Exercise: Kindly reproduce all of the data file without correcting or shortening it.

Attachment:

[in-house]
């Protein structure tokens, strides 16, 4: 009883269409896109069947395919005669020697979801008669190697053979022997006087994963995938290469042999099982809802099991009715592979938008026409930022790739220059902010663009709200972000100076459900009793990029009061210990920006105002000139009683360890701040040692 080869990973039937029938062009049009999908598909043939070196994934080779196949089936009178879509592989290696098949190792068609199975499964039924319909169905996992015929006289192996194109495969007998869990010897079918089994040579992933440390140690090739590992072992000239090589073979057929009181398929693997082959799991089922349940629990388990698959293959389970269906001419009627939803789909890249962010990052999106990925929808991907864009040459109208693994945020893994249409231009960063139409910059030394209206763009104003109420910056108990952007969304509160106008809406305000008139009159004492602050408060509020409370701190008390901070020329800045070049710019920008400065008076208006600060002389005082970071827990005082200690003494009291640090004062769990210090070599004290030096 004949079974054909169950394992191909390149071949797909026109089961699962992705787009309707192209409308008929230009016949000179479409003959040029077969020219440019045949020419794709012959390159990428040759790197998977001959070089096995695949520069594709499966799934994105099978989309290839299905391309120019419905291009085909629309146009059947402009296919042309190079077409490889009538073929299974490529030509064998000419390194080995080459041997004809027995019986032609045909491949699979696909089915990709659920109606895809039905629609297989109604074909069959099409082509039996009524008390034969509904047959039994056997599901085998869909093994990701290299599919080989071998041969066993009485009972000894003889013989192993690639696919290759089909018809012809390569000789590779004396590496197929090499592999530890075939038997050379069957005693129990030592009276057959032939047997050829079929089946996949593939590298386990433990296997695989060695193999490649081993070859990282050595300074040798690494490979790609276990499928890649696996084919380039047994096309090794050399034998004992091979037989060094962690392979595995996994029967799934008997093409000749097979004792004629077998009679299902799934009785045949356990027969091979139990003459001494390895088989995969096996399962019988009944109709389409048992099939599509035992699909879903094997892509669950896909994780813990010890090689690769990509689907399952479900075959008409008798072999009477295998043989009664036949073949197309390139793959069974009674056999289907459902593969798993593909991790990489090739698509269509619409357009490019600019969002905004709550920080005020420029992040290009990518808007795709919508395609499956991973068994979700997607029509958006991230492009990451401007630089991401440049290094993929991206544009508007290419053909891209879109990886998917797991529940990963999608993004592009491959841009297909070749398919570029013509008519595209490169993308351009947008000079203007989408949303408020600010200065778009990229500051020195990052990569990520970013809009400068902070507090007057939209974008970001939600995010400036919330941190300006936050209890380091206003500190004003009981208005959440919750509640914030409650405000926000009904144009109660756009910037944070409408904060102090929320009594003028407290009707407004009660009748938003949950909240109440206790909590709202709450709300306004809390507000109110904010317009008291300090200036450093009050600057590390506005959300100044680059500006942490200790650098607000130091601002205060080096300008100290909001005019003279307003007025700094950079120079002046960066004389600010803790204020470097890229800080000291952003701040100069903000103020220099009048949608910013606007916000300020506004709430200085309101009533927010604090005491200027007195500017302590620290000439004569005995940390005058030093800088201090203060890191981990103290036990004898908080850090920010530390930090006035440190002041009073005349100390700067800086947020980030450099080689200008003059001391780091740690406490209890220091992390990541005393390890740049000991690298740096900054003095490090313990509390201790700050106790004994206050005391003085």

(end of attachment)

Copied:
[in-house]
């Protein structure tokens, strides 16, 4: 009883269409896109069947395919005669020697979801008669190697053979022997006087994963995938290469042999099982809802099991009715592979938008026409930022790739220059902010663009709200972000100076459900009793990029009061210990920006105002000139009683360890701040040692 080869990973039937029938062009049009999908598909043939070196994934080779196949089936009178879509592989290696098949190792068609199975499964039924319909169905996992015929006289192996194109495969007998869990010897079918089994040579992933440390140690090739590992072992000239090589073979057929009181398929693997082959799991089922349940629990388990698959293959389970269906001419009627939803789909890249962010990052999106990925929808991907864009040459109208693994945020893994249409231009960063139409910059030394209206763009104003109420910056108990952007969304509160106008809406305000008139009159004492602050408060509020409370701190008390901070020329800045070049710019920008400065008076208006600060002389005082970071827990005082200690003494009291640090004062769990210090070599004290030096 004949079974054909169950394992191909390149071949797909026109089961699962992705787009309707192209409308008929230009016949000179479409003959040029077969020219440019045949020419794709012959390159990428040759790197998977001959070089096995695949520069594709499966799934994105099978989309290839299905391309120019419905291009085909629309146009059947402009296919042309190079077409490889009538073929299974490529030509064998000419390194080995080459041997004809027995019986032609045909491949699979696909089915990709659920109606895809039905629609297989109604074909069959099409082509039996009524008390034969509904047959039994056997599901085998869909093994990701290299599919080989071998041969066993009485009972000894003889013989192993690639696919290759089909018809012809390569000789590779004396590496197929090499592999530890075939038997050379069957005693129990030592009276057959032939047997050829079929089946996949593939590298386990433990296997695989060695193999490649081993070859990282050595300074040798690494490979790609276990499928890649696996084919380039047994096309090794050399034998004992091979037989060094962690392979595995996994029967799934008997093409000749097979004792004629077998009679299902799934009785045949356990027969091979139990003459001494390895088989995969096996399962019988009944109709389409048992099939599509035992699909879903094997892509669950896909994780813990010890090689690769990509689907399952479900075959008409008798072999009477295998043989009664036949073949197309390139793959069974009674056999289907459902593969798993593909991790990489090739698509269509619409357009490019600019969002905004709550920080005020420029992040290009990518808007795709919508395609499956991973068994979700997607029509958006991230492009990451401007630089991401440049290094993929991206544009508007290419053909891209879109990886998917797991529940990963999608993004592009491959841009297909070749398919570029013509008519595209490169993308351009947008000079203007989408949303408020600010200065778009990229500051020195990052990569990520970013809009400068902070507090007057939209974008970001939600995010400036919330941190300006936050209890380091206003500190004003009981208005959440919750509640914030409650405000926000009904144009109660756009910037944070409408904060102090929320009594003028407290009707407004009660009748938003949950909240109440206790909590709202709450709300306004809390507000109110904010317009008291300090200036450093009050600057590390506005959300100044680059500006942490200790650098607000130091601002205060080096300008100290909001005019003279307003007025700094950079120079002046960066004389600010803790204020470097890229800080000291952003701040100069903000103020220099009048949608910013606007916000300020506004709430200085309101009533927010604090005491200027007195500017302590620290000439004569005995940390005058030093800088201090203060890191981990103290036990004898908080850090920010530390930090006035440190002041009073005349100390700067800086947020980030450099080689200008003059001391780091740690406490209890220091992390990541005393390890740049000991690298740096900054003095490090313990509390201790700050106790004994206050005391003085």